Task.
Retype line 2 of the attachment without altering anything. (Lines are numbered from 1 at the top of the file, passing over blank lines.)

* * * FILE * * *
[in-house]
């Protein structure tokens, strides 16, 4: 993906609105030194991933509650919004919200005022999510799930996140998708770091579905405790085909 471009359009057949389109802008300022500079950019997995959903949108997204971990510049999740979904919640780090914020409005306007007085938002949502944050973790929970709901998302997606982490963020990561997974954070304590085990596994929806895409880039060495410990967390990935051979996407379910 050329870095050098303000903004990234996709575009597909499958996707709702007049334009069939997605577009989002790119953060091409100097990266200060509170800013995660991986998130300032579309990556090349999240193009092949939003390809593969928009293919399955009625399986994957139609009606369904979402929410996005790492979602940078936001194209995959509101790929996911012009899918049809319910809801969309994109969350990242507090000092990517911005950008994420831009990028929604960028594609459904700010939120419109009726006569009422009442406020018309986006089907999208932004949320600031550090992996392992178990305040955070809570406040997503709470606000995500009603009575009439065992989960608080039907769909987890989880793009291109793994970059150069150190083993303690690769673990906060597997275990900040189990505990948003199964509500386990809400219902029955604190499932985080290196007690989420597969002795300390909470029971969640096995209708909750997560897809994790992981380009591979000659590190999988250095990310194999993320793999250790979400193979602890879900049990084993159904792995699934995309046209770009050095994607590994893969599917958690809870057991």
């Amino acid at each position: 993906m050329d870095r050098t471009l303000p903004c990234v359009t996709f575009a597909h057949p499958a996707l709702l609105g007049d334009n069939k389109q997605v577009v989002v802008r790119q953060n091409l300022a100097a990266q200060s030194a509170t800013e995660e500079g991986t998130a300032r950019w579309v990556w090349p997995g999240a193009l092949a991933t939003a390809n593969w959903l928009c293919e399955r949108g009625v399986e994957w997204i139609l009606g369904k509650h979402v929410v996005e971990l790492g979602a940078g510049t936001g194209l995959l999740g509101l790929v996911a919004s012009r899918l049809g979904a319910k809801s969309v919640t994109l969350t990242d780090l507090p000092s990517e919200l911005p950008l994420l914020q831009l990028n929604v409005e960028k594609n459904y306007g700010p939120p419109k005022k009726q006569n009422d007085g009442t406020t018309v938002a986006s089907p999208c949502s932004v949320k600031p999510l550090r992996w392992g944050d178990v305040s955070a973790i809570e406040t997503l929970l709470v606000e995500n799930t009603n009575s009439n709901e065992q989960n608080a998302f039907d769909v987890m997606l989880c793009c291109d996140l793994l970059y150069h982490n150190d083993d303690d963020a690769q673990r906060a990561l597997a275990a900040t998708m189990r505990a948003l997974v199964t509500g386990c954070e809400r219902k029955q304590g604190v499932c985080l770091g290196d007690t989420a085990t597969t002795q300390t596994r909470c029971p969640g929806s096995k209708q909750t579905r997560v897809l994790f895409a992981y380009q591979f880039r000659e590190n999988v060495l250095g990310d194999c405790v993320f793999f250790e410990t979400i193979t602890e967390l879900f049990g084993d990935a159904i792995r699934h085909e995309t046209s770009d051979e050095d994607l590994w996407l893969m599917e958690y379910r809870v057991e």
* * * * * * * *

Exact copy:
């Protein structure tokens, strides 16, 4: 993906609105030194991933509650919004919200005022999510799930996140998708770091579905405790085909 471009359009057949389109802008300022500079950019997995959903949108997204971990510049999740979904919640780090914020409005306007007085938002949502944050973790929970709901998302997606982490963020990561997974954070304590085990596994929806895409880039060495410990967390990935051979996407379910 050329870095050098303000903004990234996709575009597909499958996707709702007049334009069939997605577009989002790119953060091409100097990266200060509170800013995660991986998130300032579309990556090349999240193009092949939003390809593969928009293919399955009625399986994957139609009606369904979402929410996005790492979602940078936001194209995959509101790929996911012009899918049809319910809801969309994109969350990242507090000092990517911005950008994420831009990028929604960028594609459904700010939120419109009726006569009422009442406020018309986006089907999208932004949320600031550090992996392992178990305040955070809570406040997503709470606000995500009603009575009439065992989960608080039907769909987890989880793009291109793994970059150069150190083993303690690769673990906060597997275990900040189990505990948003199964509500386990809400219902029955604190499932985080290196007690989420597969002795300390909470029971969640096995209708909750997560897809994790992981380009591979000659590190999988250095990310194999993320793999250790979400193979602890879900049990084993159904792995699934995309046209770009050095994607590994893969599917958690809870057991």